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THE LAST STOP (A Hospice Story)


An all too familiar sight; the red fire department ambulance approaching, coming to a stop in front of HopeWest, our local hospice care center. I’ve seen it many times before; a loved one taken out of the back of the ambulance on a stretcher, face to the sky, eyes closed. They are carefully and lovingly wheeled into the entrance of the building, family at their side; a one-way journey - their "Last Stop."

No one could have ever prepared me for my Mom’s last stop three years ago, March 13, 2017.

My Father died at the age of 37 when I was 10 years old. We were living in southern California. My Mother, Helen Margaret Cappetto, took on the role of a Mother and a Father and moved us three kids to Grand Junction, Colorado where we’ve been ever since.

WINNING IS LOSING -

My Mom was healthy most of her life. Her greatest battle was being overweight. She even conquered that at the age of 82 by losing 80 pounds. She looked and felt great!! We were all so proud of her. She wrote a small handbook, “Winning is Losing," and was featured on the local news channel. What an inspiration my Mother was!!

In January 2011, the doctor found a large mass on one of my Mother’s ovaries.

Upon hearing this dreaded news I remember vividly how fear gripped me. She ended up having a 6 pound tumor removed and in two days was out of the hospital doing great. This was just before her 83rd birthday.

My Mom always looked great for her age and of course I wanted her to live forever. I would kiddingly say that she would outlive me.

POST OFFICE -

My Mom worked almost 20 years at our local post office downtown. When she began she worked out on the docks late at night. It was so tiring that one Christmas she almost quit. She literally was doing work that most men working at the post office would struggle to do. I so admire the strength of my Mom and her taking care of us three children until we were old enough to be on our own.

My Mom had fallen in her home several times in late January and early February 2017. Upon her last incident I decided she should go and be seen at the emergency room at a local hospital. She spent a week at Community Hospital where she was diagnosed with lymphoma and a cardiac problem. We had no idea there was a valve problem in her heart. She declined seeing an oncologist or a heart specialist and chose to go home.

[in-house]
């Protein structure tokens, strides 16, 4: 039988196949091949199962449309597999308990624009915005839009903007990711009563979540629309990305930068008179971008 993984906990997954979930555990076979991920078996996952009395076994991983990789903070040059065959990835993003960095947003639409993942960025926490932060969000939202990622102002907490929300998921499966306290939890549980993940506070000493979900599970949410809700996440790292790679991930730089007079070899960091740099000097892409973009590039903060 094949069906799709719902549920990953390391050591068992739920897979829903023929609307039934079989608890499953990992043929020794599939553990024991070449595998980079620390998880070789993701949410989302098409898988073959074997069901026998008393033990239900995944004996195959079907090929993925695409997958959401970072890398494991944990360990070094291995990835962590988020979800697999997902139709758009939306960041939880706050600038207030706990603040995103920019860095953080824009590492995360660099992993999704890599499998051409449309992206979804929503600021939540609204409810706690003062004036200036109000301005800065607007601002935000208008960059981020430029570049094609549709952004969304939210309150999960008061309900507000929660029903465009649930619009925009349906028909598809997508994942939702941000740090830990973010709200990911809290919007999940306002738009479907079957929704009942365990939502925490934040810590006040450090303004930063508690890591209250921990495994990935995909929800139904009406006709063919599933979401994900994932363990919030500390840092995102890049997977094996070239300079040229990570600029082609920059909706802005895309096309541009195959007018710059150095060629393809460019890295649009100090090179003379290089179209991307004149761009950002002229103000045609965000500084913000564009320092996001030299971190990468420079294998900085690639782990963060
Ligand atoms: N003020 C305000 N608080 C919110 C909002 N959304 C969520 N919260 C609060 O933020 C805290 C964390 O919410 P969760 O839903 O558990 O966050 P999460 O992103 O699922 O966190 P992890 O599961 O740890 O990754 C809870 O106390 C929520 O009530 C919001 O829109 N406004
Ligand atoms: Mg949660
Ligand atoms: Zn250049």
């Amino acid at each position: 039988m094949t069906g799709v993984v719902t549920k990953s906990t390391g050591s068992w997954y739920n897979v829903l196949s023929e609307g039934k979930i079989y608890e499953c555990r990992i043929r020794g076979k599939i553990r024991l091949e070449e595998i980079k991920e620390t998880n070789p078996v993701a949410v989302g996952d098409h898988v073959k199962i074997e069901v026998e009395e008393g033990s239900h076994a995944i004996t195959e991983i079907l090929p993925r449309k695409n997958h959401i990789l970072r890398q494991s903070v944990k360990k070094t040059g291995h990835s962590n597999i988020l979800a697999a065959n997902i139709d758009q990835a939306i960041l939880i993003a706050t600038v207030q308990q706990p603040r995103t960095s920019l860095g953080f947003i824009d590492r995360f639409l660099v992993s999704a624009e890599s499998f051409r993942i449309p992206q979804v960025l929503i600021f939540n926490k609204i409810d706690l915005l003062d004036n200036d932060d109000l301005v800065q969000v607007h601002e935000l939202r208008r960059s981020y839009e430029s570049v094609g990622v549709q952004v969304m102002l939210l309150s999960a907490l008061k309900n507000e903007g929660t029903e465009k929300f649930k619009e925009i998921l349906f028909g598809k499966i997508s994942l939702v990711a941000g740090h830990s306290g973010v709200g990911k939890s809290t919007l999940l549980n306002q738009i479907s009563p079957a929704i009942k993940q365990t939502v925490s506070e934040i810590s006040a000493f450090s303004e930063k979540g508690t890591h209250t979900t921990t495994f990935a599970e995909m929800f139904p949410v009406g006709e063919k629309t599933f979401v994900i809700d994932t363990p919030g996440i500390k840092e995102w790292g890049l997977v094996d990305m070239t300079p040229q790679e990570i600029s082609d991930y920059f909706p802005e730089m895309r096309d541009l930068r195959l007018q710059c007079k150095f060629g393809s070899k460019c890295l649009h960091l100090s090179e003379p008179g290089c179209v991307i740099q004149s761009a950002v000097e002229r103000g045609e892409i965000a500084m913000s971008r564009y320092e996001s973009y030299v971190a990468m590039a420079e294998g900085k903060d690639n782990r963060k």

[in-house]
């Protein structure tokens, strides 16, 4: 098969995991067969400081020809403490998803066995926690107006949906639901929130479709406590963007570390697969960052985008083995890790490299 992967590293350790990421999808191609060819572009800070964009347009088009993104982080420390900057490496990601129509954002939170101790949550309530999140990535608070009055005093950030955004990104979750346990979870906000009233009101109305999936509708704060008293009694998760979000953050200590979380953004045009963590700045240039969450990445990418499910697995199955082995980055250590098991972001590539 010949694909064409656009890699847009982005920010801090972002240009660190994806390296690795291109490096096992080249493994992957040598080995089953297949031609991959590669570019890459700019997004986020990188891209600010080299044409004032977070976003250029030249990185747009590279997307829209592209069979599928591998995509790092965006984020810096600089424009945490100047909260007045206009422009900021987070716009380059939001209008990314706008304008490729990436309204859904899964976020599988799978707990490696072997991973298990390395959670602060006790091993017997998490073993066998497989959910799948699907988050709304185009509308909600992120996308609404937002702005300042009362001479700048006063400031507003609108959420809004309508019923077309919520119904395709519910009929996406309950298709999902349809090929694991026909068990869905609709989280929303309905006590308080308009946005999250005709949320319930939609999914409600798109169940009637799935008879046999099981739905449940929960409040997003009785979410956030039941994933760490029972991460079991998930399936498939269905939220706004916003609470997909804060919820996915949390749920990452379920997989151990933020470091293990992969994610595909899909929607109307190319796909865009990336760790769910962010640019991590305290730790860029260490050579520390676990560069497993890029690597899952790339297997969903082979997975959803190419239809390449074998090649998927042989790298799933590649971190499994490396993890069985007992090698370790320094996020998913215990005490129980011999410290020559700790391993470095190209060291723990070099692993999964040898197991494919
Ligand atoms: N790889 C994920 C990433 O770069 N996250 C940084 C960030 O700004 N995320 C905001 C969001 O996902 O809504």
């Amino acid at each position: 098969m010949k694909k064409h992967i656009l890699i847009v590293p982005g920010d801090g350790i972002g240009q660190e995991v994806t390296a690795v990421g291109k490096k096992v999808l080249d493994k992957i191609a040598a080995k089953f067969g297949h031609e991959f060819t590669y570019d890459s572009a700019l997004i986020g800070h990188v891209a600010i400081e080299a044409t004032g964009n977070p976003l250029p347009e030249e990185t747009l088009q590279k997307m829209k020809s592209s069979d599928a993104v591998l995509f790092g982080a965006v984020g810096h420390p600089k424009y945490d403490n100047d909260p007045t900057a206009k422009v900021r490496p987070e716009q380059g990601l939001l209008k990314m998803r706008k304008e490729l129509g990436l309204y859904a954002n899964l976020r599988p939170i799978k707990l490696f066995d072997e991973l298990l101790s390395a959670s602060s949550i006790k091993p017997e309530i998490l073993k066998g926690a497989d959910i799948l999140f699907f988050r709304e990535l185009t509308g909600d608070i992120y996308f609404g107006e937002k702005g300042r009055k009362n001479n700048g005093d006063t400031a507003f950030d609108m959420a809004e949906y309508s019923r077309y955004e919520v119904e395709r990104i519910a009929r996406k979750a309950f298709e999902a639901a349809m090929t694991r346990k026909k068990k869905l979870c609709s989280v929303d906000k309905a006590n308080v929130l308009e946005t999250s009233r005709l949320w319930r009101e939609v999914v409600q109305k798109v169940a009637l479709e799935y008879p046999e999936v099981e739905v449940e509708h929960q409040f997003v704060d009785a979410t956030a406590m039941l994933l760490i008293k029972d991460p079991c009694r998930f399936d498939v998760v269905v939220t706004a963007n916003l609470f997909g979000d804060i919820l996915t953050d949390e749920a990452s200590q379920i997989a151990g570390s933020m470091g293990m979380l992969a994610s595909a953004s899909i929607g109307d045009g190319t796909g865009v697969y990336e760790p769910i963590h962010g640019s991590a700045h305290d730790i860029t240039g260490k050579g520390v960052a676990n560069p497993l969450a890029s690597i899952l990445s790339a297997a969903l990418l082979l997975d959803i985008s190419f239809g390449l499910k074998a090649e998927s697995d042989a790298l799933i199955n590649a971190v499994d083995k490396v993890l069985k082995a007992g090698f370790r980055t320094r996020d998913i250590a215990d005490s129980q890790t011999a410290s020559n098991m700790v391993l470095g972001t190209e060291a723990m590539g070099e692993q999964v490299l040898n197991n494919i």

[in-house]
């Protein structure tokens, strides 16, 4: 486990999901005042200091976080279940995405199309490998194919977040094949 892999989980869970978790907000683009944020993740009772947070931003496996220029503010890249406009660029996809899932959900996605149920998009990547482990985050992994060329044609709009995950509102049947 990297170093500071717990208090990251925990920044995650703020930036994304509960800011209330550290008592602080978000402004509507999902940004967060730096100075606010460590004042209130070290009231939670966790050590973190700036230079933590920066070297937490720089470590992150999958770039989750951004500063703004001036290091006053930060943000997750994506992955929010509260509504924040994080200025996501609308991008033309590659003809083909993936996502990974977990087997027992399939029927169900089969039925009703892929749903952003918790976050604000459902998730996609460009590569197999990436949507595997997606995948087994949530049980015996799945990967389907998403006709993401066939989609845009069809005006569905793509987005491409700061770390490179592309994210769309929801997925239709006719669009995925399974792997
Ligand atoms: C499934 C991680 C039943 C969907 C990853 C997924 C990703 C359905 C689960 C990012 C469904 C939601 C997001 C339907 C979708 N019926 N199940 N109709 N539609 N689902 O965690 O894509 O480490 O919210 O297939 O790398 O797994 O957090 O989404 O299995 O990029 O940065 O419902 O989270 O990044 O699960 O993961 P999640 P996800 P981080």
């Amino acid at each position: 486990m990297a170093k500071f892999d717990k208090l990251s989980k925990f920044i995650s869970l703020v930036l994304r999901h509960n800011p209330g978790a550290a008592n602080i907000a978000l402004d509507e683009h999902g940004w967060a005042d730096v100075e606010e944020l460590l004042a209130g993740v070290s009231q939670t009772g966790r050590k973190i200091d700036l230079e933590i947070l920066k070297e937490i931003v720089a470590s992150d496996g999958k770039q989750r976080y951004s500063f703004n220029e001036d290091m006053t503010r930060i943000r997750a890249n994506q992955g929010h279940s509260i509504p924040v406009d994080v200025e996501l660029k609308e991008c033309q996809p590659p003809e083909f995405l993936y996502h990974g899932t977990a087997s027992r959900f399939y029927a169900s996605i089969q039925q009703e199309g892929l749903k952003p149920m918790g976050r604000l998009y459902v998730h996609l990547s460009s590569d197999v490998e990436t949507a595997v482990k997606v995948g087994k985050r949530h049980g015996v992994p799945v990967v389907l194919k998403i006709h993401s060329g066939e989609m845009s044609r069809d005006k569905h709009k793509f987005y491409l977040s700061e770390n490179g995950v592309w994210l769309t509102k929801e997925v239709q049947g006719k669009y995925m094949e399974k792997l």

I believe my Mom wanted to go to Heaven. She was ready. She started getting her affairs in order several years prior. It used to bother me. She even wrote her obituary which I found hard to look at. I never gave thought that one day my son Timothy, would be reading her obituary at her memorial service. I don’t think one can ever be prepared for the death of a parent.

March 13, 2017 was a Monday. I had spent the night with her. This was to be her last night in her home. My brother, John, and I would switch off being with her at night. My sister, Teresa loved my Mom dearly and would come everyday to be with her, helping her out around the house, fixing meals and going to the store for her. Although we had some home health care workers checking in on her during the day, the nights were the worst. It was now very difficult helping to manage her breathing and getting her to the bathroom and back. It was extremely hard for me to see my Mom in this condition. I truly believe she hastened this whole process so as not to be a burden on us kids who truly loved her.

SNOWBALLS IN JULY -

I was extremely grateful my brother was able to provide her a new home for the last years of her life. She had been there since 2001. One of my fondest memories with my Mom was coming over on a regular basis to visit with her in her home. We especially enjoyed going out on her small back patio when the weather was warmer and talking, watching and listening to the birds and admiring her amazing snowball bush. I snapped a photo of this bush, sent it to the local paper and they published it. I called it, “Snowballs in July.” What a great memory!